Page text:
In recent years, New Zealand has caught the eye of several big data centre players. From Microsoft and Amazon to Australian firms CDC and DCI, there’s no shortage of interest in the Land of the Long White Cloud. As in other jurisdictions, demand is being driven by a boom in cloud computing, a pandemic-fuelled surge in internet traffic, remote working and requirements for data sovereignty.
New Zealand has previously relied on offshore data centres, but things are quickly changing. All up, the country looks set to benefit from an estimated $10 billion of investment and hundreds of megawatts of new or upgraded data centre capacity. With studies showing data centres can boost economies that’s great news for the nation’s bottom line.
Cold hard economics
There’s no doubt the data centre operators heading our way have chosen wisely. That’s down to a unique confluence of factors, including energy savings that can be gained from siting in cooler climates.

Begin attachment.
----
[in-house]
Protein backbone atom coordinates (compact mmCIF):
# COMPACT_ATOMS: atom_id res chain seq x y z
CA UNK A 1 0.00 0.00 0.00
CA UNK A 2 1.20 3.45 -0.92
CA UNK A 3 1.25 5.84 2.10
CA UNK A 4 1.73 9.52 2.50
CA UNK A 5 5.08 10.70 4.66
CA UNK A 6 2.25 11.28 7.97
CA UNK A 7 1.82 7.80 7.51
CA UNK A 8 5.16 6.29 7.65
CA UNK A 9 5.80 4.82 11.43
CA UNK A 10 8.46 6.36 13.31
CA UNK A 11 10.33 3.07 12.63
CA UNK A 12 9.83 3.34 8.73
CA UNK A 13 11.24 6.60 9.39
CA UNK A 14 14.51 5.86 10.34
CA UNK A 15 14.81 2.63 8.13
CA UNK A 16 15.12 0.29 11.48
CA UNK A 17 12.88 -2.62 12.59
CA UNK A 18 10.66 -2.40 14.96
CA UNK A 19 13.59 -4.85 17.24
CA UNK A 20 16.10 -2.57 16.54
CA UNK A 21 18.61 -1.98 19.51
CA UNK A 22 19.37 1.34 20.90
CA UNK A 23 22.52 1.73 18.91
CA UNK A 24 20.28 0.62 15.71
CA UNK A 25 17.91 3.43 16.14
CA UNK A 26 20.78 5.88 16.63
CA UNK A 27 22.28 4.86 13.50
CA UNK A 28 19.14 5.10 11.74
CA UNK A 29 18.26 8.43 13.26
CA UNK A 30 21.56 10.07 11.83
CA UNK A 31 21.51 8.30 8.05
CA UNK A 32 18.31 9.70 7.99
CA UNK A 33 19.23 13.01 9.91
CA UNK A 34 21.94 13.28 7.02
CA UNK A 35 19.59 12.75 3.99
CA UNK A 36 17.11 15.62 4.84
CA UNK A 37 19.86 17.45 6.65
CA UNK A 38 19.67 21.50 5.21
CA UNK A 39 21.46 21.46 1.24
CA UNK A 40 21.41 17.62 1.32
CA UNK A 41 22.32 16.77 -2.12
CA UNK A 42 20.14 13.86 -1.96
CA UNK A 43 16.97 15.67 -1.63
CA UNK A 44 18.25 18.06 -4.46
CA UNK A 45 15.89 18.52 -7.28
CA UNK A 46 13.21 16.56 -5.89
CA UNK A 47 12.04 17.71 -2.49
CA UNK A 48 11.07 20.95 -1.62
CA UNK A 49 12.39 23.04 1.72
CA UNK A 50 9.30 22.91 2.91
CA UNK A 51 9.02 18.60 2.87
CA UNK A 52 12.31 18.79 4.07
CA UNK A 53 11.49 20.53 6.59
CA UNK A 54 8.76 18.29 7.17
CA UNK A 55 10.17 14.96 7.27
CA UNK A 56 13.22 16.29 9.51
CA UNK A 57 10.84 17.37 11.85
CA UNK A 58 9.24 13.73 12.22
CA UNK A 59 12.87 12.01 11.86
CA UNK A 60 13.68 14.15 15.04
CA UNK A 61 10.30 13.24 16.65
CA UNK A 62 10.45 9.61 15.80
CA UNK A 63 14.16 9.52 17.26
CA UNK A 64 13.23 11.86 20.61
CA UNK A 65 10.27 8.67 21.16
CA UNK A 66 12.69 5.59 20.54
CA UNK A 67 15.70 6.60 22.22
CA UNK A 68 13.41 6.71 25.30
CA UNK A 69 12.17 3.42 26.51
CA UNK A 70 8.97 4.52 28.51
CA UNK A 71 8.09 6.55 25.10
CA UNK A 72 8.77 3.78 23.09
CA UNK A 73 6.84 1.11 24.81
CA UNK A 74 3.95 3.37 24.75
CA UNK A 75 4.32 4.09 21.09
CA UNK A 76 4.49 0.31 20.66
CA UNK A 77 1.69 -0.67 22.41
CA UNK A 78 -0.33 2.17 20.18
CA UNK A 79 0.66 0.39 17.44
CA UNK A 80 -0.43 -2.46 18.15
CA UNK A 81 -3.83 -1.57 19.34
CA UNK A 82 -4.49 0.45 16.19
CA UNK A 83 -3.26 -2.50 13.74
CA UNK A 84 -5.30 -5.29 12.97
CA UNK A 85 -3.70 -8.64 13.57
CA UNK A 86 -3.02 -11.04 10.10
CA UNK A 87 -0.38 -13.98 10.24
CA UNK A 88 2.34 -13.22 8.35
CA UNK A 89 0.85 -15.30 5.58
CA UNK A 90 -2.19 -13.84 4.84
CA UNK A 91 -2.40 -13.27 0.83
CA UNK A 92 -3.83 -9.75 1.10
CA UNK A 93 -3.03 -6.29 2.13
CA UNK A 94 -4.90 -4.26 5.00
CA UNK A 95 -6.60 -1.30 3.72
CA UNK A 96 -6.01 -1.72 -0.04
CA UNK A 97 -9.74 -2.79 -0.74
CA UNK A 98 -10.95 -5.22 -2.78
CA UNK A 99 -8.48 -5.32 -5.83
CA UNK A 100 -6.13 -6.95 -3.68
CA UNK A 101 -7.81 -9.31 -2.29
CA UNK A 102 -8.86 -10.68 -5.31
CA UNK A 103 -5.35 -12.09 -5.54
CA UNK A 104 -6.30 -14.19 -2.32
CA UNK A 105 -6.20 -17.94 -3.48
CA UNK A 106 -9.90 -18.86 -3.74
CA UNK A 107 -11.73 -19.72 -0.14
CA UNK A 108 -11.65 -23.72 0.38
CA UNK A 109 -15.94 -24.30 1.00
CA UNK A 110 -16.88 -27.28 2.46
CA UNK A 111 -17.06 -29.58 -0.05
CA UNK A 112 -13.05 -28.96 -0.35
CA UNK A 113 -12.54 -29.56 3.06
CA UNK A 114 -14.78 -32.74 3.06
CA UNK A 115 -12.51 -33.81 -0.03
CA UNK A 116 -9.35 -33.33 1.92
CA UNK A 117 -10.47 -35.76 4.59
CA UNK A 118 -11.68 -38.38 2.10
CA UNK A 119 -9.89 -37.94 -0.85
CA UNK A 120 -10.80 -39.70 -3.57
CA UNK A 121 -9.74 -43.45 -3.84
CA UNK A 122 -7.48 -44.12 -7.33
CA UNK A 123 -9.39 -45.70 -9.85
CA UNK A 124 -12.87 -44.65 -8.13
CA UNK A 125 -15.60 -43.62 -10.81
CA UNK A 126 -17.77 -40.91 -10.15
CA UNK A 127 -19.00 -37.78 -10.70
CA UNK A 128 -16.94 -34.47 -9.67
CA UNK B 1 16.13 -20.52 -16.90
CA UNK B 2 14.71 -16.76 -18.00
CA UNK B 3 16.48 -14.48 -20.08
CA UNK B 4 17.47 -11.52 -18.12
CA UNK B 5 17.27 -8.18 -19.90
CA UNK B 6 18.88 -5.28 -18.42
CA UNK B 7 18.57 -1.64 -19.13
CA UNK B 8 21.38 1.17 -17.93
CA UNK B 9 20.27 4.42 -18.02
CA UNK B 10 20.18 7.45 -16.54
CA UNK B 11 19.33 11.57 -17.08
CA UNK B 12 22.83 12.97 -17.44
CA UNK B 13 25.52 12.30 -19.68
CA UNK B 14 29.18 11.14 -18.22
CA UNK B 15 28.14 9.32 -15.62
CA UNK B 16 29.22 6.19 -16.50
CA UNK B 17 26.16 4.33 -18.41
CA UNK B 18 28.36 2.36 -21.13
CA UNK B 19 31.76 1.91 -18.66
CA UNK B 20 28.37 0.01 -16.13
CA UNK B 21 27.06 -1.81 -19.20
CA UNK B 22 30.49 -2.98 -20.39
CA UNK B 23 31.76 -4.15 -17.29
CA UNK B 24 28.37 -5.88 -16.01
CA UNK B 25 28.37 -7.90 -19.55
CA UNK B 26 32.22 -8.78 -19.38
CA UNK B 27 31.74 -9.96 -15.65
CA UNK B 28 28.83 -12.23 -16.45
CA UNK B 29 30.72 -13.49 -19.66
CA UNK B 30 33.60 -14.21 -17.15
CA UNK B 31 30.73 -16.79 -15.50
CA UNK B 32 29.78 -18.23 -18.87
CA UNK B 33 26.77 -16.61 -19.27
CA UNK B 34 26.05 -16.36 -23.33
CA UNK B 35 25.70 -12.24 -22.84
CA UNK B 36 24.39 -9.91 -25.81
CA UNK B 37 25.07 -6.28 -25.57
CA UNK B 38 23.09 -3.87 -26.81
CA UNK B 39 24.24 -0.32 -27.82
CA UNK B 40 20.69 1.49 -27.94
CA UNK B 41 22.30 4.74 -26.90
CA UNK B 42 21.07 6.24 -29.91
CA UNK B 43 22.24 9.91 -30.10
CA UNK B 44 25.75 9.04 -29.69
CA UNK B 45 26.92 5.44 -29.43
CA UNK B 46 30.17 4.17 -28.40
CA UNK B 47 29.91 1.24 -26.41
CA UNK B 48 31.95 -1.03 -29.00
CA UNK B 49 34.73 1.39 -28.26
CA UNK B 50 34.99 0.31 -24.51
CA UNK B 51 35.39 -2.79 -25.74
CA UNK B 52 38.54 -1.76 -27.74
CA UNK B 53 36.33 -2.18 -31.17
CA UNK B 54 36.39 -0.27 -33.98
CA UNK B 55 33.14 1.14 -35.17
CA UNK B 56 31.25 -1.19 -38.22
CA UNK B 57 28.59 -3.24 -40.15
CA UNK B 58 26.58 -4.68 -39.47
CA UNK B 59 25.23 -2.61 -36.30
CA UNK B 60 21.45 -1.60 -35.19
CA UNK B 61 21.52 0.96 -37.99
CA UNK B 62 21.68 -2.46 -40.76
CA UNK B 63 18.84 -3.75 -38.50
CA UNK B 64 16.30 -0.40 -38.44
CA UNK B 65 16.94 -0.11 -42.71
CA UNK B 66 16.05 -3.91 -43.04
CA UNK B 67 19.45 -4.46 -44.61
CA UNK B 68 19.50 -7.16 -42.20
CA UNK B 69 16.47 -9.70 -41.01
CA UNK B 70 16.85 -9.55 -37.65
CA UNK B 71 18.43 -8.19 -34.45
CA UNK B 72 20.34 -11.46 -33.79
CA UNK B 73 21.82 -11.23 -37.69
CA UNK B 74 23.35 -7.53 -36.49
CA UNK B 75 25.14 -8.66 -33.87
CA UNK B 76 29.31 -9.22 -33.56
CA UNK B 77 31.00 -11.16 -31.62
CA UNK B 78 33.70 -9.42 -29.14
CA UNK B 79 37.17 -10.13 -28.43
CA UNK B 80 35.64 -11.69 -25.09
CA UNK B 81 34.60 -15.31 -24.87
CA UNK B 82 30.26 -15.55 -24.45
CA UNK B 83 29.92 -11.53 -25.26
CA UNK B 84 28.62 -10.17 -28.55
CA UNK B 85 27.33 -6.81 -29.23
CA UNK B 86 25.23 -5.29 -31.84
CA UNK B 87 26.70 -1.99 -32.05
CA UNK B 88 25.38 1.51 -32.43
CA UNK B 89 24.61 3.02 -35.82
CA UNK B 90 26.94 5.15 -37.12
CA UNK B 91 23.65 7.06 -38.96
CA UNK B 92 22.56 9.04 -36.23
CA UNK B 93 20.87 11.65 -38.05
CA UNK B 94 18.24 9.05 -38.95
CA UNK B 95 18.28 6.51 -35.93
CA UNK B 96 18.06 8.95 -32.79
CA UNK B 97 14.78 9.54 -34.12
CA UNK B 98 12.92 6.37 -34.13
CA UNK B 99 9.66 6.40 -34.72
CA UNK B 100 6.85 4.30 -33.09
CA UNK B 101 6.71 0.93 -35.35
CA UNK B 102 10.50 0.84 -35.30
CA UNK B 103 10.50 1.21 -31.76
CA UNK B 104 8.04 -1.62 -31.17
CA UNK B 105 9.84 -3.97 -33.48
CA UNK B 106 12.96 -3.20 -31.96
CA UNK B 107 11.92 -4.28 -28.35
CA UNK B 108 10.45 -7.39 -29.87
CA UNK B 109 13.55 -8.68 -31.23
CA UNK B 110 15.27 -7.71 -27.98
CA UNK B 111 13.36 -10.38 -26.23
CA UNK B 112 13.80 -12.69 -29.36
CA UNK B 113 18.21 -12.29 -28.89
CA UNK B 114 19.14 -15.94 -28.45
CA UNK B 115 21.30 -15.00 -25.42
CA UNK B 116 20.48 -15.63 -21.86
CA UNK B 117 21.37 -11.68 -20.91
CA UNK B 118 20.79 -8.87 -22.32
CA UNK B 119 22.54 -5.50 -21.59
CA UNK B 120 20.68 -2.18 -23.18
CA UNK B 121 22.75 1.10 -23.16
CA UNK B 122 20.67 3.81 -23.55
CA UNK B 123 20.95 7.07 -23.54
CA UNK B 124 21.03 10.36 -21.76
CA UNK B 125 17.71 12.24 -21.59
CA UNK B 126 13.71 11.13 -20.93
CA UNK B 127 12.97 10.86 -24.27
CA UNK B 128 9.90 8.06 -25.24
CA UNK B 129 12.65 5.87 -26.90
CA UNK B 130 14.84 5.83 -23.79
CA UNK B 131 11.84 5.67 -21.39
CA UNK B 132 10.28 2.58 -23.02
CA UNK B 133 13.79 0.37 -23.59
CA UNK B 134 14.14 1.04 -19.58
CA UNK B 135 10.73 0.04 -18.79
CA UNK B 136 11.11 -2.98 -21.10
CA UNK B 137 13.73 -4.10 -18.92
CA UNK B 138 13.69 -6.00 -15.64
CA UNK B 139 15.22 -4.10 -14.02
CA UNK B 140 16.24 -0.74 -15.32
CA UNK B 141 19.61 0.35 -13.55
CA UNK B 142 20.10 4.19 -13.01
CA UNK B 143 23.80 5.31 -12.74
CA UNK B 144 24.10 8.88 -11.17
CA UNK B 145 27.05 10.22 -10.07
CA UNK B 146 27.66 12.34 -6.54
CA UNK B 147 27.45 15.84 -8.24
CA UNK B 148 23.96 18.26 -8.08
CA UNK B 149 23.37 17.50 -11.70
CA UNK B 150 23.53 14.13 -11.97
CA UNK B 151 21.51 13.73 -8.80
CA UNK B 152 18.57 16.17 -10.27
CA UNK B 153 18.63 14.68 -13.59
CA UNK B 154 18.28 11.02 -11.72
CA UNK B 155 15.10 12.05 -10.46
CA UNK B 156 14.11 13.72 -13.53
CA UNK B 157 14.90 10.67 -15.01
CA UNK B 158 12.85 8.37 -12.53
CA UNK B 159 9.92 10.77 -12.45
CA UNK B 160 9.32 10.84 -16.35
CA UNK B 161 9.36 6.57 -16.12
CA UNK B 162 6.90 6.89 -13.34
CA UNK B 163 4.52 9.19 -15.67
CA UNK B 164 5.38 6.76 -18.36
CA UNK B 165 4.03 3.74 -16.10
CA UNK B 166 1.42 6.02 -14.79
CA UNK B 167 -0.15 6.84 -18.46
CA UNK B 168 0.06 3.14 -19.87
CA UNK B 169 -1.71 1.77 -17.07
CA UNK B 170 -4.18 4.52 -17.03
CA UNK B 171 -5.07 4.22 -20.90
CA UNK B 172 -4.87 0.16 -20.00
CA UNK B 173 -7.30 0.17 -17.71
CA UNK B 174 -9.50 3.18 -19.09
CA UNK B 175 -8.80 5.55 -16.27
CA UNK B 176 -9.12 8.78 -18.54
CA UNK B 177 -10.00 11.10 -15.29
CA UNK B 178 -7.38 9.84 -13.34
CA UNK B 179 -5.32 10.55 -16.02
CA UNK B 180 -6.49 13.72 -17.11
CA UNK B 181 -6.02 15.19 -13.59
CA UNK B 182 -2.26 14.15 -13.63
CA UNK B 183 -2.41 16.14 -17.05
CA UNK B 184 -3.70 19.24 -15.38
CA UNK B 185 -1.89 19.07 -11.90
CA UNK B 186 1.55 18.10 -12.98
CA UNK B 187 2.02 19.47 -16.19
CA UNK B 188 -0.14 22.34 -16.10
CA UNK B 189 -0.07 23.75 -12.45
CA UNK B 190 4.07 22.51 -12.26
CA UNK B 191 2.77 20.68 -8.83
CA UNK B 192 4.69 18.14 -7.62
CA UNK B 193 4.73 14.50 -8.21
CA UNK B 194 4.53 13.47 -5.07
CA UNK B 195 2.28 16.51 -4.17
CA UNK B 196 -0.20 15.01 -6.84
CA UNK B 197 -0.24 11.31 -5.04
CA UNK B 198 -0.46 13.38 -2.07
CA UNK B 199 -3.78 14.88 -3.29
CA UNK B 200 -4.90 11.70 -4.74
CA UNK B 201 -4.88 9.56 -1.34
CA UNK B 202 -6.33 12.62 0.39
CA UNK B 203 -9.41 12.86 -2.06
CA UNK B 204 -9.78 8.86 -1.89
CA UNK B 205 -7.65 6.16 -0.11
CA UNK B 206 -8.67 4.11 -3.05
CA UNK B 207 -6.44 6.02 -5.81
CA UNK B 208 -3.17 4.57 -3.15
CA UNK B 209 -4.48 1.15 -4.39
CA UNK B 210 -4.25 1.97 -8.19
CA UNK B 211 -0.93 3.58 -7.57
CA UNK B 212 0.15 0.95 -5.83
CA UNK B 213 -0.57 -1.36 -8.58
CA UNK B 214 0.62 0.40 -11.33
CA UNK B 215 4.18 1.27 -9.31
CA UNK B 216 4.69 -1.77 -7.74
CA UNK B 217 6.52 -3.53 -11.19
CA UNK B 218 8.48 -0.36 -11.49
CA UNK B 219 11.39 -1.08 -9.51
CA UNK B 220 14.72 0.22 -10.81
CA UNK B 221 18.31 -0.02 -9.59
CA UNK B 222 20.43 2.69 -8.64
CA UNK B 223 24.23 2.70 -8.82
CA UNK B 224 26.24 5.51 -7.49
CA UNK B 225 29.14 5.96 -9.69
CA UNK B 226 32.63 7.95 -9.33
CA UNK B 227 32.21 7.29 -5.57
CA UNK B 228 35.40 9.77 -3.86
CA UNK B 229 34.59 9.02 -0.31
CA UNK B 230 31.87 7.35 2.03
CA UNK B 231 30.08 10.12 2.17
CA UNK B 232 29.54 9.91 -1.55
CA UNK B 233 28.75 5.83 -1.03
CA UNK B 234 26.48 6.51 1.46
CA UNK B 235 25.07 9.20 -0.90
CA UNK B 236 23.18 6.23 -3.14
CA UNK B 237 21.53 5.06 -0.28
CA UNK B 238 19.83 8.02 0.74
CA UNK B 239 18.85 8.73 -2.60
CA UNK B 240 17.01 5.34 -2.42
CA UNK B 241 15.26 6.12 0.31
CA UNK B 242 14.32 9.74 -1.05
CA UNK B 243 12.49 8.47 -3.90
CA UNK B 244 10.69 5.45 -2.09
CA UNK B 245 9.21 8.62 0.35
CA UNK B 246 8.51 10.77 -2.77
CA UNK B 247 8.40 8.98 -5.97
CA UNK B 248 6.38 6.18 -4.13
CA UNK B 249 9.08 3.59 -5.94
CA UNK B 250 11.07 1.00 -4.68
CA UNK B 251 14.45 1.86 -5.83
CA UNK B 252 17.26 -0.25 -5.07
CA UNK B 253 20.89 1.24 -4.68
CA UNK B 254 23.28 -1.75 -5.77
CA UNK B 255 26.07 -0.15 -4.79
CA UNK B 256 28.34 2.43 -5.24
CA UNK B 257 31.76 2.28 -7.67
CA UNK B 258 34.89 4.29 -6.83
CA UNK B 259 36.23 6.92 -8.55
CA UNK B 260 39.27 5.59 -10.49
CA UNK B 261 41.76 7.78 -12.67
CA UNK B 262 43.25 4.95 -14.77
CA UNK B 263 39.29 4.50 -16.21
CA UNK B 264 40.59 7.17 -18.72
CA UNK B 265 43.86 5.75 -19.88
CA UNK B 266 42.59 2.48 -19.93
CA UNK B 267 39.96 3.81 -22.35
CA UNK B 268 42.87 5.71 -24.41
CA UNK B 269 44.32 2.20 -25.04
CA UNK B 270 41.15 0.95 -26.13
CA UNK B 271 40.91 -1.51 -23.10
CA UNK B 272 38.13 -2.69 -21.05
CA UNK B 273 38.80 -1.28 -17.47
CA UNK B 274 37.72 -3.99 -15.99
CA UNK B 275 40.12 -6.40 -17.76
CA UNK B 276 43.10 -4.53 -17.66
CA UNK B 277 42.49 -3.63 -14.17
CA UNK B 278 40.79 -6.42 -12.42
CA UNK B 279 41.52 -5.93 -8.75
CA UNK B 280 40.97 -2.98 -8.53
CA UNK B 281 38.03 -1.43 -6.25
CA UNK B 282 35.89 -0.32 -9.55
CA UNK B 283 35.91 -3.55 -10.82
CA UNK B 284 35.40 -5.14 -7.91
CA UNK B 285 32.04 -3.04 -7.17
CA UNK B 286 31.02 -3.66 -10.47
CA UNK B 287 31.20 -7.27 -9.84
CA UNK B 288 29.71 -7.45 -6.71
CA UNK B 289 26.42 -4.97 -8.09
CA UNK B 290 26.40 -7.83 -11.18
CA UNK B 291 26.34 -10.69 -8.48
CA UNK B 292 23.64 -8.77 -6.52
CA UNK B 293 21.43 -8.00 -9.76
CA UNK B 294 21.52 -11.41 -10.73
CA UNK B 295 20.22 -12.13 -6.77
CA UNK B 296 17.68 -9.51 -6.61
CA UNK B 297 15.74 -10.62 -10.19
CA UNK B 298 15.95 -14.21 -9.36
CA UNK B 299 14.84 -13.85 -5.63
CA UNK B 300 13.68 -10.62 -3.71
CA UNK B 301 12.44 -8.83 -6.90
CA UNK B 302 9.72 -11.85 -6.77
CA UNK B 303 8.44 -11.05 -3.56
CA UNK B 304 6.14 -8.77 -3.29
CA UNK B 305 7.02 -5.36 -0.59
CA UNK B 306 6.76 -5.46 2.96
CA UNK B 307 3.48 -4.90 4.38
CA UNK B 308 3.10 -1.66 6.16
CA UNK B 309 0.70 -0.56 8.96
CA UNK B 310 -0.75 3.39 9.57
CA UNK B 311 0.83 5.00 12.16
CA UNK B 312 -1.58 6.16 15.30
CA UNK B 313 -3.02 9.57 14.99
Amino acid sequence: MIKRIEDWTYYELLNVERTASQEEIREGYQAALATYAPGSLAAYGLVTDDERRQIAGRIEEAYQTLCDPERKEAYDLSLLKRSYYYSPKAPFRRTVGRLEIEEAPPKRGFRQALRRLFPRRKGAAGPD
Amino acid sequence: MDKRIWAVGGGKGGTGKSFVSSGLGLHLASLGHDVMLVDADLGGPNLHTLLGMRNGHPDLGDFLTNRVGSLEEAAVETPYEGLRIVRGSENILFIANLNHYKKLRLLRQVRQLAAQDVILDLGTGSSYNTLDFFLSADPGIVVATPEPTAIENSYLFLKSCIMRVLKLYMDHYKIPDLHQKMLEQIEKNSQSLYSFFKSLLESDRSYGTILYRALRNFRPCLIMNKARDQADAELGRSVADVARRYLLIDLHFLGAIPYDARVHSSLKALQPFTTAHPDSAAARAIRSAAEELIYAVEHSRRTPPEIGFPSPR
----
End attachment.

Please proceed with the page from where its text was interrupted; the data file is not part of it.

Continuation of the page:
Geography is a big part of the reason New Zealand is so ideal for data centres. The North and South Islands are positioned in the mid-latitudes; our climate is moderated by surrounding ocean, and we’re exposed to prevailing Westerly winds. The upshot - we enjoy a temperate climate, year-round.
Data centres produce a serious amount of heat. Much of the energy they use is devoted to cooling rows of whirring servers. Making sure the equipment in these vast digital warehouses doesn’t overheat is what keeps data centre operators awake at night!
In milder, less humid environments like New Zealand’s, data centres can take advantage of cooler outside air to help run their cooling systems. It’s a win-win for energy use and cost savings, which can be seen in power usage efficiency (PUE) - a ratio that describes how efficiently a data centre uses energy.
More data is being processed than ever before, and demand for data centre services is quickly rising. Globally, data centres are responsible for around 1 percent (250 TWh) of the world’s electricity consumption. That may seem like a small number but take it from an electrical engineer – it's not insignificant.
Data centre operators are keenly interested in keeping their environmental impact in check. Many are looking to green investments and are likely to see New Zealand as a premium investment choice. Access to renewable electricity supply is a high priority - especially for larger, more energy intensive ‘hyperscale’ facilities.